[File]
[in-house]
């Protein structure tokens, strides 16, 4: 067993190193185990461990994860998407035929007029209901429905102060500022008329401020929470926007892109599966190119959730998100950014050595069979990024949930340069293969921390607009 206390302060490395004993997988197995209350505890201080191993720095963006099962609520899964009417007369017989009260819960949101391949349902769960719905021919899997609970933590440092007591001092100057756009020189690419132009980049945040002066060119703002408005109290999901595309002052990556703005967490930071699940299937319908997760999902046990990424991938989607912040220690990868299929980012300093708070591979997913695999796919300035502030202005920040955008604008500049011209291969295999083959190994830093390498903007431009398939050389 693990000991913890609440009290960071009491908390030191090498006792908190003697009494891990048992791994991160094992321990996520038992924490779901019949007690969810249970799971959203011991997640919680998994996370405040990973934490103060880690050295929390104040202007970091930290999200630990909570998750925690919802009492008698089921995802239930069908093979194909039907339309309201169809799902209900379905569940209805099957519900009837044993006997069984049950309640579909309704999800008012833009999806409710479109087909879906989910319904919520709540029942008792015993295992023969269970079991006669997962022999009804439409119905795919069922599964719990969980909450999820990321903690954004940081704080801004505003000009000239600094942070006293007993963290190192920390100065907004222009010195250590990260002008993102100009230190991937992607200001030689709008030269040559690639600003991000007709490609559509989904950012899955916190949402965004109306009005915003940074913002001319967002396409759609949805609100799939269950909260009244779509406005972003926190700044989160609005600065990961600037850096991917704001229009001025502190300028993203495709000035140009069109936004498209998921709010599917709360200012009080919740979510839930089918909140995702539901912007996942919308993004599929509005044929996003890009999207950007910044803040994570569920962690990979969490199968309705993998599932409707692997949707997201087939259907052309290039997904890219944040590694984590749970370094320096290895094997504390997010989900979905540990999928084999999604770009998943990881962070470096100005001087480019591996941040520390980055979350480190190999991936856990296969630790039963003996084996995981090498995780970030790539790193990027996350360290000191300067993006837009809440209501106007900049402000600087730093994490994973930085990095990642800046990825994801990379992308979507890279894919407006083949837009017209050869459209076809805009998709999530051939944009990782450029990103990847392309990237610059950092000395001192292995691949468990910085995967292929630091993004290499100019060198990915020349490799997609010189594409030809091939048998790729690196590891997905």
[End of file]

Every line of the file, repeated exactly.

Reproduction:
[in-house]
């Protein structure tokens, strides 16, 4: 067993190193185990461990994860998407035929007029209901429905102060500022008329401020929470926007892109599966190119959730998100950014050595069979990024949930340069293969921390607009 206390302060490395004993997988197995209350505890201080191993720095963006099962609520899964009417007369017989009260819960949101391949349902769960719905021919899997609970933590440092007591001092100057756009020189690419132009980049945040002066060119703002408005109290999901595309002052990556703005967490930071699940299937319908997760999902046990990424991938989607912040220690990868299929980012300093708070591979997913695999796919300035502030202005920040955008604008500049011209291969295999083959190994830093390498903007431009398939050389 693990000991913890609440009290960071009491908390030191090498006792908190003697009494891990048992791994991160094992321990996520038992924490779901019949007690969810249970799971959203011991997640919680998994996370405040990973934490103060880690050295929390104040202007970091930290999200630990909570998750925690919802009492008698089921995802239930069908093979194909039907339309309201169809799902209900379905569940209805099957519900009837044993006997069984049950309640579909309704999800008012833009999806409710479109087909879906989910319904919520709540029942008792015993295992023969269970079991006669997962022999009804439409119905795919069922599964719990969980909450999820990321903690954004940081704080801004505003000009000239600094942070006293007993963290190192920390100065907004222009010195250590990260002008993102100009230190991937992607200001030689709008030269040559690639600003991000007709490609559509989904950012899955916190949402965004109306009005915003940074913002001319967002396409759609949805609100799939269950909260009244779509406005972003926190700044989160609005600065990961600037850096991917704001229009001025502190300028993203495709000035140009069109936004498209998921709010599917709360200012009080919740979510839930089918909140995702539901912007996942919308993004599929509005044929996003890009999207950007910044803040994570569920962690990979969490199968309705993998599932409707692997949707997201087939259907052309290039997904890219944040590694984590749970370094320096290895094997504390997010989900979905540990999928084999999604770009998943990881962070470096100005001087480019591996941040520390980055979350480190190999991936856990296969630790039963003996084996995981090498995780970030790539790193990027996350360290000191300067993006837009809440209501106007900049402000600087730093994490994973930085990095990642800046990825994801990379992308979507890279894919407006083949837009017209050869459209076809805009998709999530051939944009990782450029990103990847392309990237610059950092000395001192292995691949468990910085995967292929630091993004290499100019060198990915020349490799997609010189594409030809091939048998790729690196590891997905």